For the use of the interior material of the present invention as a floor material, polyethylene is particularly desired as the polyolefin resin. Although no particular limitation is imposed on the polyethylene, use of low-density polyethylene is preferred in consideration of the moldability or formability upon, for example, calendering. The use of linear low-density polyethylene improves the processability and is therefore more preferred.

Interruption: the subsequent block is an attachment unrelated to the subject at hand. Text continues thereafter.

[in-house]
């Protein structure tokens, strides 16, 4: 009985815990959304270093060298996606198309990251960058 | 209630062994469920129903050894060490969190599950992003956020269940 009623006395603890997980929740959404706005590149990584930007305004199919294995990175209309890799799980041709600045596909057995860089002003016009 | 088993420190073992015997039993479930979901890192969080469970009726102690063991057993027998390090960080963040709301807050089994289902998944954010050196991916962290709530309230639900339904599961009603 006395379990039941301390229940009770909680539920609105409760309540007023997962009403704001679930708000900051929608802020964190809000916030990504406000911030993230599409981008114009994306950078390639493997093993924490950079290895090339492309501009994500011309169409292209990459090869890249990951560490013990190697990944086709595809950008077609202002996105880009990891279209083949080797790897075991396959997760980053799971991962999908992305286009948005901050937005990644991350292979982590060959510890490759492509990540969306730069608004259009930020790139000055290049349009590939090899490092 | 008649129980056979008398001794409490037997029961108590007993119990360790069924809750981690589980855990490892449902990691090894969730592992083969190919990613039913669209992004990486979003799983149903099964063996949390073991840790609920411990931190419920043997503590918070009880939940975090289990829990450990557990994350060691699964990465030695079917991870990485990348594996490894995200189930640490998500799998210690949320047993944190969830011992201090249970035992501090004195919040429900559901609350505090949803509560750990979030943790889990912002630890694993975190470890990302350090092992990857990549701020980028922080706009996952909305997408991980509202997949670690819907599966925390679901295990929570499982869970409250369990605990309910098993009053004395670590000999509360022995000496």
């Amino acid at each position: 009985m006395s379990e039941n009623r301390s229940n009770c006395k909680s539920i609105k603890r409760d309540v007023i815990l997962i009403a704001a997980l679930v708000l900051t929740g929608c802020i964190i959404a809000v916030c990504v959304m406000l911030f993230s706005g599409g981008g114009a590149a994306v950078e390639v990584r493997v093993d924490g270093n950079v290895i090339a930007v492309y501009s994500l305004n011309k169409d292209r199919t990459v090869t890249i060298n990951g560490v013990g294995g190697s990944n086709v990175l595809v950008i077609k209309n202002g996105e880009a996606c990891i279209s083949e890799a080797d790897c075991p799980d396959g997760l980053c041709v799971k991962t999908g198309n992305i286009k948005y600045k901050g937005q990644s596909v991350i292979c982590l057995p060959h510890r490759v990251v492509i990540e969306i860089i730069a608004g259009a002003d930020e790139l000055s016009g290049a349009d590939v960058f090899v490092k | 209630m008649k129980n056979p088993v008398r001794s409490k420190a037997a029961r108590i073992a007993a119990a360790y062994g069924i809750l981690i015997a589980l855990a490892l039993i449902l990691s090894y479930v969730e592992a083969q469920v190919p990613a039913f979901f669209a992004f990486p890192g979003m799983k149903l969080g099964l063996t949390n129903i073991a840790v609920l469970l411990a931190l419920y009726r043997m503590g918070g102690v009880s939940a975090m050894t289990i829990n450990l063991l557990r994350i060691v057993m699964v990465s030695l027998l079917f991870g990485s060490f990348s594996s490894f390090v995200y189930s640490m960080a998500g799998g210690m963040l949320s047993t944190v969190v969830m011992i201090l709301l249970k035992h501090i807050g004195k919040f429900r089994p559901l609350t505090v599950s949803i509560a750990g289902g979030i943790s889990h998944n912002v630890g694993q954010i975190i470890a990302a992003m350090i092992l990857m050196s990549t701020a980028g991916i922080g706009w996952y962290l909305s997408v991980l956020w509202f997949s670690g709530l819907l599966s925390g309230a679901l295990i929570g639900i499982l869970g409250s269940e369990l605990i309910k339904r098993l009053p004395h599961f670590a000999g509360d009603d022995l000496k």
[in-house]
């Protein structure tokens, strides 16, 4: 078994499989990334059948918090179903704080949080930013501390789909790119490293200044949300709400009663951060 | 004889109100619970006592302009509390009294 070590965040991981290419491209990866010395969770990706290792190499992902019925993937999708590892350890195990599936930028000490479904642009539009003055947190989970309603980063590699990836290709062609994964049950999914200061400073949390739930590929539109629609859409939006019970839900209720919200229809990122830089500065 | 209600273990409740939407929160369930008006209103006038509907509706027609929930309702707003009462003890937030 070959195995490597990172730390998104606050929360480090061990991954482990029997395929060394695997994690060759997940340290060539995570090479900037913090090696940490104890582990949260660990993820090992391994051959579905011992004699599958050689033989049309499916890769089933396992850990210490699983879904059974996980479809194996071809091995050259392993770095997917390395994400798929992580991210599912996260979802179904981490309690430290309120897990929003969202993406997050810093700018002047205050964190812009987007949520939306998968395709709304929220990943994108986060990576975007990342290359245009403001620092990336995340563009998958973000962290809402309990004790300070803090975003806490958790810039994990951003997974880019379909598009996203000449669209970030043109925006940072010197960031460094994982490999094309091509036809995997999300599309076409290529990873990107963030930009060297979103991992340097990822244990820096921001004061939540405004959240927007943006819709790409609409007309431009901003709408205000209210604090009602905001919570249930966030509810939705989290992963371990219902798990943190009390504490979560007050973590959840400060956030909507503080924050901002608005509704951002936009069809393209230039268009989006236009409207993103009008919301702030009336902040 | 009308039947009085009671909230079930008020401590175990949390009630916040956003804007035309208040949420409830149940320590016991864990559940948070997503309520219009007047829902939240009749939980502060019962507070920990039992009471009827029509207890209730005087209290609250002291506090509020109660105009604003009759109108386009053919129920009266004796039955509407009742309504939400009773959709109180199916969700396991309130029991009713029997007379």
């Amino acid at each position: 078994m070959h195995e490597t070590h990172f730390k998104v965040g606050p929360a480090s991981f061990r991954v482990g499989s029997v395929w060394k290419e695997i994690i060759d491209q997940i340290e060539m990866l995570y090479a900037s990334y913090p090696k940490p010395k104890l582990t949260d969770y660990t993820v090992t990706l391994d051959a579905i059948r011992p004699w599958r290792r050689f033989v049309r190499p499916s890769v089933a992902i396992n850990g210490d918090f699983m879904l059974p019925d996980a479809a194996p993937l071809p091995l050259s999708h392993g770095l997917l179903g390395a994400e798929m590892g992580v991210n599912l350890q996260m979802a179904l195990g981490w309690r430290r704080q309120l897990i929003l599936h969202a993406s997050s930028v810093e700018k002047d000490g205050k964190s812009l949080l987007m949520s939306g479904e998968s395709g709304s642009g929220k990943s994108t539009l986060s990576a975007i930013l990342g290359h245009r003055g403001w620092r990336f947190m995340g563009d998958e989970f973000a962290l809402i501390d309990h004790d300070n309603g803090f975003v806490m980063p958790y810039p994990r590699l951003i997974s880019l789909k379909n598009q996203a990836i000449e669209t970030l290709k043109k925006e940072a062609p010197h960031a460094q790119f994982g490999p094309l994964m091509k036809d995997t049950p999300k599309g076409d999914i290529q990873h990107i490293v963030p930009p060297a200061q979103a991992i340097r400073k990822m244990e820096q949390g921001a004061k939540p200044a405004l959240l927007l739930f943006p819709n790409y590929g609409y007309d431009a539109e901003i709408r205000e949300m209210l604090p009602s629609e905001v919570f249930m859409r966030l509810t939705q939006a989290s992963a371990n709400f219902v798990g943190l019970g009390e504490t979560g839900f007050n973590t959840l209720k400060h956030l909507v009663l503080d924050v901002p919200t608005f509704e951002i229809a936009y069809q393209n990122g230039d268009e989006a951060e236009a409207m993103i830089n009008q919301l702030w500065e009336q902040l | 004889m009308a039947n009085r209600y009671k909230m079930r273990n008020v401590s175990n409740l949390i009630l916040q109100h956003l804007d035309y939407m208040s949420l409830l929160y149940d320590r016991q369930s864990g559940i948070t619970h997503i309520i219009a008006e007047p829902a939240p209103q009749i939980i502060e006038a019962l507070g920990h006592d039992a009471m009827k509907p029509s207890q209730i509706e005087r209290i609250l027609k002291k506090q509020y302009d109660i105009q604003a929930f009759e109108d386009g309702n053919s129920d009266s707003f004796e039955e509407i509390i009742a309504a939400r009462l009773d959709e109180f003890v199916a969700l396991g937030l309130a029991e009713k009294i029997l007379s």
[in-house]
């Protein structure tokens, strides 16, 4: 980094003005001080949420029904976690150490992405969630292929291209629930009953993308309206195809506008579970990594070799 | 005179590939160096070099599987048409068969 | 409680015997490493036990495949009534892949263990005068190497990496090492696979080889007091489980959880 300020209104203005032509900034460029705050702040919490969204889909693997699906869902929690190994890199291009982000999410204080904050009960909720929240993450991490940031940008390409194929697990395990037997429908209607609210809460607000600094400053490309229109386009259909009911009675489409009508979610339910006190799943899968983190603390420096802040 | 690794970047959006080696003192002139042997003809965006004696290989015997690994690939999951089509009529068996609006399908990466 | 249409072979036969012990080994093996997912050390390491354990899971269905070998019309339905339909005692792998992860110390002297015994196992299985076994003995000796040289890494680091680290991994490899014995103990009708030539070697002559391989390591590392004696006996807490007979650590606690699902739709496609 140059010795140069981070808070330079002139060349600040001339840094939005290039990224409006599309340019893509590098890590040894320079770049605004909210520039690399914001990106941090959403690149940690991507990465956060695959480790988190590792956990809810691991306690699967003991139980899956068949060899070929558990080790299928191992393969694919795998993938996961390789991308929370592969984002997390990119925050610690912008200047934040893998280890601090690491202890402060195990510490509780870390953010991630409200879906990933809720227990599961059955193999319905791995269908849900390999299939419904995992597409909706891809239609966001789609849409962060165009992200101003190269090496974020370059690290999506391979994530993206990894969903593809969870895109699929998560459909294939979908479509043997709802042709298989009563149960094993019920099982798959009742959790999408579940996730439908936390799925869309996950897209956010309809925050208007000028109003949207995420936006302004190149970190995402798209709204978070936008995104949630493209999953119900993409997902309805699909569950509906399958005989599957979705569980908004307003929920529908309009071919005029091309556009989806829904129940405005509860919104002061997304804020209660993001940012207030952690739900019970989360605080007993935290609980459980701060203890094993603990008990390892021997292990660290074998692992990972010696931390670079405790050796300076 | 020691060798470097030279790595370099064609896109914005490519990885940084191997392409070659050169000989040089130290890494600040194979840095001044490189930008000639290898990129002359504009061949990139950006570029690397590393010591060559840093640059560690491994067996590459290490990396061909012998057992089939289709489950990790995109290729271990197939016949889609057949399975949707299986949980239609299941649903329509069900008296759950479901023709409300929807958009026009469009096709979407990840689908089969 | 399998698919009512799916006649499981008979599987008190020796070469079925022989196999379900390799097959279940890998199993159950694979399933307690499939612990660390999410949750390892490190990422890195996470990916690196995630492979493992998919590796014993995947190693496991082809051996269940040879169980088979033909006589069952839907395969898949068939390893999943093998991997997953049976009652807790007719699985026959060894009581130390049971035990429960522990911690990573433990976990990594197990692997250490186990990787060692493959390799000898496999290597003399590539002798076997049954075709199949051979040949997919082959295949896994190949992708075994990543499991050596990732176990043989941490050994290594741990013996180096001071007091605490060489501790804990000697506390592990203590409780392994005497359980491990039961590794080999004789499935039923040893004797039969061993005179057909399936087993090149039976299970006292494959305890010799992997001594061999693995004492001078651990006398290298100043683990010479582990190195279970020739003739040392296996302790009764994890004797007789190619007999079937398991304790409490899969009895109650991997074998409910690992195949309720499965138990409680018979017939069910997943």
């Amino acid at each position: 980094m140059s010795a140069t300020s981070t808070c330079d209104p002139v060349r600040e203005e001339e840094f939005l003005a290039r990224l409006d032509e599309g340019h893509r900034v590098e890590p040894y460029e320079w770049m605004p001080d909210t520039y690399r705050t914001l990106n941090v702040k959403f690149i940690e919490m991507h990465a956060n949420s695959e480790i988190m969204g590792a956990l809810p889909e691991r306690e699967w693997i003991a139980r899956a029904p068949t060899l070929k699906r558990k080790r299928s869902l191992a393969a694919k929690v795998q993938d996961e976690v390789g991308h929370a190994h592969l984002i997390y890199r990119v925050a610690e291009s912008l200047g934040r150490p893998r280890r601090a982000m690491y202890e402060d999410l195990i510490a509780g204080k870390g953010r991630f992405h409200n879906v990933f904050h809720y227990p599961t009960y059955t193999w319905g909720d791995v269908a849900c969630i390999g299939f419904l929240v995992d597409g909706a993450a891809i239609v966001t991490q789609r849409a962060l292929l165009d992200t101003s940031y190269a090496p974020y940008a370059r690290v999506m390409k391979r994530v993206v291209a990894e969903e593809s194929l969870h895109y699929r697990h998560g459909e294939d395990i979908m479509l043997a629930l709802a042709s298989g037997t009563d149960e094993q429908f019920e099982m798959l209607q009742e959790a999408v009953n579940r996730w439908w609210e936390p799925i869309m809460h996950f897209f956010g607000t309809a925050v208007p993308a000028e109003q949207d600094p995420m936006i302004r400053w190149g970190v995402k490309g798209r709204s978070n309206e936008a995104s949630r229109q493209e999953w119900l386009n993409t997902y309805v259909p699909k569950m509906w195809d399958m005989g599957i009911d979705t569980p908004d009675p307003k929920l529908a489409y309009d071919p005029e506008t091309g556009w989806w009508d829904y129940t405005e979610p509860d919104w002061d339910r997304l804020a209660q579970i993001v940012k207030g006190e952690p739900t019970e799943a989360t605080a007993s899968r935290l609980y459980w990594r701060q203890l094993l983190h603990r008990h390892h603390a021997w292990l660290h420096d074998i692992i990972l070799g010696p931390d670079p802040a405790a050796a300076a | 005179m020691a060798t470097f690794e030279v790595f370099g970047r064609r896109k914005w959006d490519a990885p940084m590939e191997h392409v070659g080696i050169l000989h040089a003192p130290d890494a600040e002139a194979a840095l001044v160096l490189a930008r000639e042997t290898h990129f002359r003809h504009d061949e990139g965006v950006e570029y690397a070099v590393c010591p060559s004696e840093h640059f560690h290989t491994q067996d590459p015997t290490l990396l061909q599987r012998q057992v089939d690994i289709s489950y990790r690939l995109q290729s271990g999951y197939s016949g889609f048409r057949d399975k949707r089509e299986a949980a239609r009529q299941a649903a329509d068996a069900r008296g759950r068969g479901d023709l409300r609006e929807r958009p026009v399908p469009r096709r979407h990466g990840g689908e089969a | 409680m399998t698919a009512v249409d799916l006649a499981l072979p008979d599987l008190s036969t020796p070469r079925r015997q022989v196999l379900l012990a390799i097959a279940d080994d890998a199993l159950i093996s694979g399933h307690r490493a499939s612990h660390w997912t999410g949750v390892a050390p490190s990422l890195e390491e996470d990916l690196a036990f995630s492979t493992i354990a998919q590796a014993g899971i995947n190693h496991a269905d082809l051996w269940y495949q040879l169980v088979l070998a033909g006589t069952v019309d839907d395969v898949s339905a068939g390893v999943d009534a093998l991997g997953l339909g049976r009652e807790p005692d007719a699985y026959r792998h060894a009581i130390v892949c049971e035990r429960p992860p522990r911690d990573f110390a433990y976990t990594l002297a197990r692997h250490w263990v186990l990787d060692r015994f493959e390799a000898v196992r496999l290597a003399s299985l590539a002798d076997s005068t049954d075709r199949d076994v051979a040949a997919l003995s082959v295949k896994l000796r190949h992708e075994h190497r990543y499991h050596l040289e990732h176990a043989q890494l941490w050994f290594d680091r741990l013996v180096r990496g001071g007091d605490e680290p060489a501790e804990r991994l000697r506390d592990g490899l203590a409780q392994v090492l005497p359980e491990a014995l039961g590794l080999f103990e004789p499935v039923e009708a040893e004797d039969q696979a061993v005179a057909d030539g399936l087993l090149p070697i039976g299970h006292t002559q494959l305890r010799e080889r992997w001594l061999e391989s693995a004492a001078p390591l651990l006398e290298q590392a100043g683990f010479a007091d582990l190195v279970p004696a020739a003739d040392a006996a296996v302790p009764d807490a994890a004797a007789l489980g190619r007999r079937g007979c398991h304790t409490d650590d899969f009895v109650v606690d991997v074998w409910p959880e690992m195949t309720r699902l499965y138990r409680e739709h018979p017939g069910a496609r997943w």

An inorganic filler is added to the floor material in an amount of 400 to 700 parts by weight, more preferably, 450 to 650 parts by weight. When the amount of the inorganic filler is less than 400 parts by weight, the resin content becomes excessively large, leading not only to inconveniences in physical properties such as shortage in rigidity as a floor material having a single layer structure and increase in residual indent, but also, a cost markedly higher than that of a PVC floor material. Amounts exceeding 700 parts by weight, on the other hand, extremely deteriorate the processability. When the inorganic filler is added in an amount of 400 parts by weight or greater, the area ratio of the inorganic filler on the surface of the floor material increases compared with the composition with less inorganic filler, leading to an improvement in adherence with an adhesive or wax and also flame retardancy. Here, various known fillers for floor materials can be used. Examples of the fillers include calcium carbonate, magnesium carbonate, talc, silica, clay, glass fibers and natural synthetic fibers, with calcium carbonate powders having an average particle size of 500 μm or smaller being particularly preferred. Addition of aluminum hydroxide powders to the calcium carbonate powders yields a floor material having high flame retardancy.